Bill would constantly tell me he didn’t need me, but that I needed him. It wasn’t until he was forced out of the house by police that I realized it was a nasty, toxic, co-dependent control thing, where he needed me to need him. He made me reliant on him because it fulfilled something within him.
People don’t seem to understand that when you live with someone who’s manipulative like this, it’s like being brainwashed. You can’t “just leave”. You’re belittled and downtrodden and beaten until eventually, you have no confidence in yourself as a person.
Every decision I made in my life when Bill was around was a decision he’d want me to make, that was going to make him happy and would keep him appeased. I had no agency anymore. My agency belonged to him. People with a disability are told our whole lives that, “It’s going to take a really special person to want to love you.” So when we get into relationships, we often tolerate things that other people wouldn’t, because we think no one else is going to want us or love us.
Women are often murdered when they try to leave a violent relationship, or just after they leave, and even asserting myself slightly around wanting to leave would cause the violence to escalate.
The discourse surrounding spousal abuse tends to paint a picture of the strong, empowered victim who gets up and says “I’ve had enough of this, I’m leaving and going to the police”. But I was in a position where I would never have left him. I would never ever have gotten the courage to leave that relationship. I was so incredibly stuck.
It was only after I tried to kill myself, and landed in the emergency room, that someone removed him from my life, for me.
Then and there, somebody from the hospital called child protective services and the police.
Thankfully, Bill was honest with everyone. He admitted everything.
Even still, I sat there, petrified of what was going to happen to me in his absence, convinced I couldn’t look after myself. So much so, I begged the police not to take Bill away.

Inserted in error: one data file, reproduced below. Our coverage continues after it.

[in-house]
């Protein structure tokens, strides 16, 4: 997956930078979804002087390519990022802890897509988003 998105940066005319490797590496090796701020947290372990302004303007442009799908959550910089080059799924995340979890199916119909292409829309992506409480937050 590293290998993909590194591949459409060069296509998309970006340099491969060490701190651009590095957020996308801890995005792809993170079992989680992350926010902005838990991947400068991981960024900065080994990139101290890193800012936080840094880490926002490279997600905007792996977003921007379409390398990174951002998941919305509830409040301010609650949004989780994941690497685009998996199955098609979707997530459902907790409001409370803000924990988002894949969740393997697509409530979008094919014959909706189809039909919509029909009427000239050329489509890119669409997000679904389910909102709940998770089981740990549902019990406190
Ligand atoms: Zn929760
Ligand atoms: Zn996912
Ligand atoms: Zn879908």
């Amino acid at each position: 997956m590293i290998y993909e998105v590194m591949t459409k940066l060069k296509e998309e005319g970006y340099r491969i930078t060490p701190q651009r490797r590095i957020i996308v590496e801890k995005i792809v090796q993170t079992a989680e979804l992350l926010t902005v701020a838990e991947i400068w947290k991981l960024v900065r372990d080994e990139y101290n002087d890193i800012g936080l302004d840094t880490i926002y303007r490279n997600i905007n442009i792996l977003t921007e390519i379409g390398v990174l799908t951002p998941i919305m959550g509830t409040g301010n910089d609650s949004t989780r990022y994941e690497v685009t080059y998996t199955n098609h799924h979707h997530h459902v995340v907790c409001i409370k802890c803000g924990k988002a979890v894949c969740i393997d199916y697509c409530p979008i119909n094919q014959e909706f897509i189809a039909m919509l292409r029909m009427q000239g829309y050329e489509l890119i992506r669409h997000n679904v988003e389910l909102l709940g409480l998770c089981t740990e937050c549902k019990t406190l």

“We know you can’t see this right now but eventually you will. And you’ll thank us,” they reassured me.
And they were dead right. I had to be dragged out of that situation kicking and screaming. He had to be taken away from me. And that is what I try to tell people. When the police stepped in and said “He is not going back to your home. You are not going to be living with him anymore,” they didn’t take my agency off me, they took it off him. After that, they surrounded me with services to help me regain who I was and get back my agency.
I have a new relationship now. I’ve recovered from my eating disorder. I have a grandson. I work. I get the opportunity to write about what I experienced, and speak out about it, which is so empowering. I advocate for victims of domestic violence, and my life is completely different. You wouldn’t recognize me compared to the person I was back then.
But ultimately, I was raped for 10 years, and that has had a massive impact on my mental health. I still suffer severely with PTSD, and it takes its toll on my new partner, as fantastic and understanding as he is.
I don’t know if the memories will ever go away. There are still nights where I have nightmares, or wake up sweating and crying.
Recovering from sexual abuse is a lifelong journey. I know that makes people feel uncomfortable. Everybody wants a happy ending. But if you feel uncomfortable right now after reading my story, how do you think I feel? I’ve got the mental and emotional scars from my abuse to live with for the rest of my life.
*Name has been changed.